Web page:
Peter had me at murmuration, his perspective sealed the deal.

Embrace Serendipity

murmuration of starlings

The photo is a murmuration of Starlings surrounding the Statue of Liberty but it made me think about the way in which the values that made this country what it has become have themselves been clouded and obscured.

Society seems no longer to care about values.  I blame that on the movement to deny any absolute values that began with questioning religion and religious morality.  Once we began (as a society) to question whether “right” existed, or whether “wrong” was something that could be applied universally it became easy to say that “no one” was really altruistic, that ethical matters only really applied in… well… maybe they don’t… oh, heck, lets’ throw ethics out anyway, who needs to be judged….  You see how it all goes pear shaped once you start questioning.

I wonder, can you question things and still uphold some set of values? Speed limits for example —…

View original post 192 more words

10 thoughts on “clouded

  1. Things would have been pretty awful if we had never even questioned “religion and religious morality”. For example, the Bible “teaches” that slavery is moral and homosexuality is immoral (among many other ghastly perversions of morality), and during the time when Christianity dominated the West, society did operate on the basis of those “values”. Fortunately we did indeed question the religious version of morality, and by rejecting it, made the world much better.

    The most secular countries such as Japan, Britain, and Scandinavia are the most peaceful, humane, and crime-free, while the most religious are the most violent, cruel, and crime-infested — see the Middle East and much of Latin America. You can see the same pattern with the less-religious and more-religious states of the US.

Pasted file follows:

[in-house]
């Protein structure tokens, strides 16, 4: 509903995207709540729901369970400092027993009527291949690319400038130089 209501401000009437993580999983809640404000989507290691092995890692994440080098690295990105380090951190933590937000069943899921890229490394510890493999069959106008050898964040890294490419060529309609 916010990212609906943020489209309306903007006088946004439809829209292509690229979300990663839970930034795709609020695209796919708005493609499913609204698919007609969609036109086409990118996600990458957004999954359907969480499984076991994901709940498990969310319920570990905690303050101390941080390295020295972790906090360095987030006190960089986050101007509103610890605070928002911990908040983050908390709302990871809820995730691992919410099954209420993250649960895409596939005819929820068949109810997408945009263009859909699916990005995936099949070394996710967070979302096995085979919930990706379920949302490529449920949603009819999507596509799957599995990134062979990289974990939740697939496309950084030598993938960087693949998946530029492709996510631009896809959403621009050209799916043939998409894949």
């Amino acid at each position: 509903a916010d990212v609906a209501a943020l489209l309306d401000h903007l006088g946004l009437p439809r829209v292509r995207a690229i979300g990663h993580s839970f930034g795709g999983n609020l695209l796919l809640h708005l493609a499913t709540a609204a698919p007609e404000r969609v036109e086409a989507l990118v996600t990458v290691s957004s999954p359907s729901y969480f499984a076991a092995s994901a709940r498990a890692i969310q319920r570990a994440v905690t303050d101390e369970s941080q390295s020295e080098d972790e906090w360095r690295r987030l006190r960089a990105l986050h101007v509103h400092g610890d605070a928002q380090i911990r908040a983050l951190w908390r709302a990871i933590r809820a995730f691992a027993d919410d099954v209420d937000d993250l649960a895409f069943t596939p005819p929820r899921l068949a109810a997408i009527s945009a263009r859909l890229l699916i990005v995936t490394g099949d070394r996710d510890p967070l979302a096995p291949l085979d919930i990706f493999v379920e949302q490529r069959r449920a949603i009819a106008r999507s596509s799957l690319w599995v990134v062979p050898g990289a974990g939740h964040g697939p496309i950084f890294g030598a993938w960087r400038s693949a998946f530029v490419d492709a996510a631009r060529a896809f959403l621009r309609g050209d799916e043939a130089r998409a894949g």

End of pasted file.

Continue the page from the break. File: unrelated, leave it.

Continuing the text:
Today it’s the fundamentalist Christians who are the strongest supporters of Trump’s cruel and amoral regime.

    Religion is the opposite of a source of morality. In practice it mostly serves as a source of excuses for immoral behavior.

    Question everything. Blind fealty to whatever random taboos happen to be enshrined in some holy book leads only to stagnation and mental slavery.

    • Do you have specific examples to support your claims about Trump supporters being immoral and part of a cruel and amoral regime?

      “…national surveys find that Donald Trump voters who attend church regularly are more likely than nonreligious Trump voters to have warmer feelings toward racial and religious minorities, be more supportive of immigration and trade, and be more concerned about poverty.”

      • Trump supporters are, by definition, immoral and supporters of a cruel and immoral regime. And most fundamentalists are Trump supporters, whereas most non-fundamentalists are not. That is a specific example of how fundamentalists are statistically much more likely to be immoral than non-fundamentalists.

  2. If I may weigh in – sweeping generalizations regarding any demographic are perilously flawed, no reasonable person would consider all persons within that group to be of like mind. That said, it’s important to keep in mind that polls are equally flawed. For every poll that paints Trump church attending supporters as warm and fuzzy toward racial tolerance, another surfaces to prove otherwise.

    • True, but no one is making assertions about every single member of any given demographic, only about the existence of general statistical correlations. If a claim is being made that religion makes people more moral, it’s legitimate to point out that almost always, the more secular a culture is, the more peaceful and moral it is — and that the most religious demographic in the US is the most supportive of a cruel and immoral regime.